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Fields v. Faircloth

United States District Court, D. Kansas

January 24, 2018

SAM FIELDS, Plaintiff,
v.
RONNIE D.M. FAIRCLOTH, et al., Defendants.

          MEMORANDUM AND ORDER

          Daniel D. Crabtree United States District Judge

         This matter comes before the court on plaintiff's Objection to Magistrate Judge K. Gary Sebelius's Report and Recommendation (Doc. 10, objecting to Doc. 7) and plaintiff's motion for leave to file a second amended complaint (Doc. 11).[1] While these were pending, plaintiff filed a Motion for Preliminary Injunction (Doc. 17) and a Motion for an Emergency Temporary Restraining Order (Doc. 22). On November 3, 2017, the court denied the Motion for Preliminary Injunction and the Motion for an Emergency Temporary Restraining Order. Doc. 23. And, approximately a month later, plaintiff filed another Motion for Preliminary Injunction (Doc. 24). For reasons explained below, the court overrules plaintiff's Objection, denies his motion for leave to amend, and dismisses this lawsuit because the Complaint fails to state a claim. This renders plaintiff's Motion for Preliminary Injunction (Doc. 24) moot, and the court denies it for that reason.

         I. Objection to Judge Sebelius's Report and Recommendation

         On June 30, 2017, Judge Sebelius issued a Report and Recommendation (Doc. 7). Judge Sebelius concluded that the plaintiff's First Amended Complaint (Doc. 6) fails to state a claim upon which relief may be granted. For this reason, he recommended dismissal of this action without prejudice under 28 U.S.C. § 1915(e)(2)(B)(ii).

         As Judge Sebelius explained in his Report and Recommendation, plaintiff had the right to file objections to the Report and Recommendation under 28 U.S.C. § 636(b)(1) and Federal Rule of Civil Procedure 72 within 14 days after service. Doc. 7 at 5. He also advised plaintiff that failing to make a timely objection to the Report and Recommendation would waive any right to appellate review of his proposed findings of fact, conclusions of law, and recommended disposition. Id. On June 30, 2017, the Clerk sent a copy of the Report and Recommendation to plaintiff both by regular and certified mail (Docket Entry for Doc. 7), thus completing service of the Report and Recommendation. See Fed. R. Civ. P. 5(b)(2)(C) (providing that the court may accomplish service by mailing the Report and Recommendation “to [plaintiff's] last known address-in which event service [was] complete upon mailing”); accord ReVoal v. Brownback, No. 14-4076, 2014 WL 5321093, at *1 (D. Kan. Oct. 16, 2014).

         If an aggrieved party objects to the magistrate judge's report and recommendation, the district judge assigned to the case “must determine de novo any part of the magistrate judge's disposition that has been properly objected to.” Fed.R.Civ.P. 72(b)(3); see also 28 U.S.C. § 636(b)(1) (“A judge of the court shall make a de novo determination of those portions of the report or specified proposed findings or recommendations to which objection is made.”). For the Report and Recommendation to be “properly objected to, ” a party's objection must “be both timely and specific.” United States v. One Parcel of Real Prop., 73 F.3d 1057, 1060 (10th Cir. 1996). An objection is sufficiently specific if it “focus[es] the district court's attention on the factual and legal issues that are truly in dispute.” Id. If the aggrieved party fails to make such a proper objection, then he fails to preserve the objection for appellate review. Id.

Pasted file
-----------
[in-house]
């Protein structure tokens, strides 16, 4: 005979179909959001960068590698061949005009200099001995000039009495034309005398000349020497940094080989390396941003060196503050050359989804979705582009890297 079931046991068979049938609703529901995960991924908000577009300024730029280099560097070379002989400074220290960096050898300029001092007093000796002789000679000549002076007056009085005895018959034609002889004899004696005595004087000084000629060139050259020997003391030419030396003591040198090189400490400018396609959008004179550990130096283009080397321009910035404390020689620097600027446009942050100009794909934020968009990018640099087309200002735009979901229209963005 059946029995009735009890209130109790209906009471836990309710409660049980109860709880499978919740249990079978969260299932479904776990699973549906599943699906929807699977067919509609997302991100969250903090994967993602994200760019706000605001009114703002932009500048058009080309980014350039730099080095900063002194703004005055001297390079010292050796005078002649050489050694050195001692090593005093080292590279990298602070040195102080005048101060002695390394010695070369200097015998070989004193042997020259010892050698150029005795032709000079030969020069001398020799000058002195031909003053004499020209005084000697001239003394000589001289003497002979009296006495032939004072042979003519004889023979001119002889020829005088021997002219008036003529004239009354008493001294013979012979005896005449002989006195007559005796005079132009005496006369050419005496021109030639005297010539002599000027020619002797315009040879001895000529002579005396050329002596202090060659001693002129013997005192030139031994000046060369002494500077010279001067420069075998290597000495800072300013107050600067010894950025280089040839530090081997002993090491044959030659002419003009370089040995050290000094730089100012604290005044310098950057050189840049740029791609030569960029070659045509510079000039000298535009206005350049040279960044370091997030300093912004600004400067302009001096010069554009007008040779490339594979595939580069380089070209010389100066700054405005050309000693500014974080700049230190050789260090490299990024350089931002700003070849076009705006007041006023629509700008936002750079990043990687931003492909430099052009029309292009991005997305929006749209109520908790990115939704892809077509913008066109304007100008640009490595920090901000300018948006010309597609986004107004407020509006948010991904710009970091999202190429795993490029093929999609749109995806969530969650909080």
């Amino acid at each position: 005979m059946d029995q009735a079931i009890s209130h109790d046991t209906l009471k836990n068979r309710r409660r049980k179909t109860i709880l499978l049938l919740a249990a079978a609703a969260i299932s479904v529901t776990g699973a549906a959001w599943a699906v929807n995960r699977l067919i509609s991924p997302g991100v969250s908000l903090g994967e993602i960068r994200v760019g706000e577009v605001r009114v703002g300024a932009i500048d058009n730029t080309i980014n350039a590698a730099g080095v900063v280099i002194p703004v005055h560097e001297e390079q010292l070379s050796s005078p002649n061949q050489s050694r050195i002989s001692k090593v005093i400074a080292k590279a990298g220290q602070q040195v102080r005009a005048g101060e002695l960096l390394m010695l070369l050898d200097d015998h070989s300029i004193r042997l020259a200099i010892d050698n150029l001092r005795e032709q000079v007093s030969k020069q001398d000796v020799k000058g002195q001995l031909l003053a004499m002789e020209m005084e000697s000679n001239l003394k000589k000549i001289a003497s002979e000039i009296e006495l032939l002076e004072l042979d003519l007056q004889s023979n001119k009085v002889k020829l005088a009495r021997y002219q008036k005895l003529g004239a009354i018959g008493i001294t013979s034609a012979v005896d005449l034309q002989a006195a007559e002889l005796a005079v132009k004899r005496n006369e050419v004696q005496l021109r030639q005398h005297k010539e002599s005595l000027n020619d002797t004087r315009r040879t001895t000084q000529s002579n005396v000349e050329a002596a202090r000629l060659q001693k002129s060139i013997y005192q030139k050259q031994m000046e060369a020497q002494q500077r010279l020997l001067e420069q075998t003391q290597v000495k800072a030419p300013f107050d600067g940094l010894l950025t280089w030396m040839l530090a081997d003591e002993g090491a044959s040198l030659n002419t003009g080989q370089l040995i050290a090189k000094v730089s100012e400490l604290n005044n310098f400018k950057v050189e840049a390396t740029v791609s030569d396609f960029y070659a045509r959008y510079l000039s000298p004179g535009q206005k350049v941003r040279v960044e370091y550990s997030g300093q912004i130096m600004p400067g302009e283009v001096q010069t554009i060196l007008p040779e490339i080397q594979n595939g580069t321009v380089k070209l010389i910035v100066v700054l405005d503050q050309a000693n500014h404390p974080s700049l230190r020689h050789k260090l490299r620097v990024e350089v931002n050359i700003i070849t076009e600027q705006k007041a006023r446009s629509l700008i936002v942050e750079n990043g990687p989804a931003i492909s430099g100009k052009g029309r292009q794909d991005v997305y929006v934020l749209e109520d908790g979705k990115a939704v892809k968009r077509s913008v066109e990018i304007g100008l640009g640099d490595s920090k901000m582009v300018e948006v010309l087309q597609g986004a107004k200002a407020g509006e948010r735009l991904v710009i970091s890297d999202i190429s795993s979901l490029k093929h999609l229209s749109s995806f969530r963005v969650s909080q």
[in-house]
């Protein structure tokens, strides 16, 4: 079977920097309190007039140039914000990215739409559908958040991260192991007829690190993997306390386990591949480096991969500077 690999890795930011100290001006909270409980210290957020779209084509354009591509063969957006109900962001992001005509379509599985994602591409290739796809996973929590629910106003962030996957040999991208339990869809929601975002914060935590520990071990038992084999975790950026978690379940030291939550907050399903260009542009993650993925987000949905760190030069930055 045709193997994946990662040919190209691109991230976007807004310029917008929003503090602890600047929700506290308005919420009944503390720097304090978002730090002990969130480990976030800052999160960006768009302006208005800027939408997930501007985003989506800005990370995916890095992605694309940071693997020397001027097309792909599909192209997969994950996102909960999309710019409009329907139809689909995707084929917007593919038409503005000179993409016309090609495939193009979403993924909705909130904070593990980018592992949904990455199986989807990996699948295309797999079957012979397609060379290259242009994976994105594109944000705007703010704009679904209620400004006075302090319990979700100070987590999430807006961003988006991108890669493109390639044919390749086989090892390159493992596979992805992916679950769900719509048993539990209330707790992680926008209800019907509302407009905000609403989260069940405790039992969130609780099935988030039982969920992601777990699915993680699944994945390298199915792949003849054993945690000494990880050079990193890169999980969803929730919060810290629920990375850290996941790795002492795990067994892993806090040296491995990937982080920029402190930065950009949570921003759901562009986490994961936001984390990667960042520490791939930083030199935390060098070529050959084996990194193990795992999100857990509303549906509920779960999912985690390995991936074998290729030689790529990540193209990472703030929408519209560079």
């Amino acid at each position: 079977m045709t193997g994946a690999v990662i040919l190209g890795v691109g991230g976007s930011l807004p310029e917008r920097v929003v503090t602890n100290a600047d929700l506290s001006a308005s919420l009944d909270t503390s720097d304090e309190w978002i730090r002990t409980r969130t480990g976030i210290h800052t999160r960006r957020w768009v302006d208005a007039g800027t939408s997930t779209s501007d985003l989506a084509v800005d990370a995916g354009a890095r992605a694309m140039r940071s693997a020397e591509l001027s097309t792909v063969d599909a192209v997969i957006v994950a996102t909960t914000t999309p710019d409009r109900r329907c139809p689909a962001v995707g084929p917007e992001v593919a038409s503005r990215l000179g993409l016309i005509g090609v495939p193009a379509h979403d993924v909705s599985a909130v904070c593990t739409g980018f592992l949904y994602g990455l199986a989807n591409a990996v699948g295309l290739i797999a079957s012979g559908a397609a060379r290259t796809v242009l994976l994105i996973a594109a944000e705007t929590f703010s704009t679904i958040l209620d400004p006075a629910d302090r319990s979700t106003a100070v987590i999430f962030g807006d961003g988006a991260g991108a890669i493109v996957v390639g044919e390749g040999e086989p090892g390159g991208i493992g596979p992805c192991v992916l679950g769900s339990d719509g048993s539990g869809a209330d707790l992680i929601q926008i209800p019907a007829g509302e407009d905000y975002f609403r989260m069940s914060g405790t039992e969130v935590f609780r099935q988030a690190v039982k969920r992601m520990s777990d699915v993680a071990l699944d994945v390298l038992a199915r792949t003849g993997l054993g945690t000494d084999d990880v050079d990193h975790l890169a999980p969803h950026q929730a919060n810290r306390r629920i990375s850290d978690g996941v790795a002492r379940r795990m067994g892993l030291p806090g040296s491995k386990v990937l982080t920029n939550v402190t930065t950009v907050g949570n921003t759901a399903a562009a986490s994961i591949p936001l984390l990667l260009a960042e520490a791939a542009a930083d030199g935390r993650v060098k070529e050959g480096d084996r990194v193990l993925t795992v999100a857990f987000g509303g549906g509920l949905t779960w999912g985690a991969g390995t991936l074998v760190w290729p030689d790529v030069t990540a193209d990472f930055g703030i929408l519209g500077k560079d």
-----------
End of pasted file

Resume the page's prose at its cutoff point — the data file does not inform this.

Here, plaintiff timely filed his Objection to Judge Sebelius's Report and Recommendation on July 13, 2017. Doc. 10. But, plaintiff's Objection does not actually object to any portion of Judge Sebelius's Report and Recommendation. Instead, it asks the court to grant plaintiff leave to file an amended complaint and informs the court that plaintiff intends to file a motion to appoint counsel. Id. Plaintiff's Objection thus is not sufficiently specific to require de novo review. Because the gist of plaintiff's filing asks to amend his First Amended Complaint, the court also considers plaintiff's Objection as a motion to amend under Rule 15.

         Because plaintiff has not objected to Judge Sebelius's Report and Recommendation properly, the court has considerable discretion to review the recommendation under any standard it finds appropriate. Summers v. Utah, 927 F.2d 1165, 1167 (10th Cir. 1991). After reviewing the First Amended Complaint and Judge Sebelius's Report and Recommendation, the court agrees with Judge Sebelius's recommendation in its entirety. Plaintiff's First Amended Complaint asserts claims under federal statutes that either create no private causes of action or do not authorize plaintiff, a pro se litigant, to bring an action. And, plaintiff's First Amended Complaint fails to allege facts sufficient to support a claim under the False Claims Act, 31 U.S.C. § 3729 et seq. The court thus accepts, affirms, and adopts Judge Sebelius's Report and Recommendation in its entirety.

         II. Motion for Leave to File a Second Amended Complaint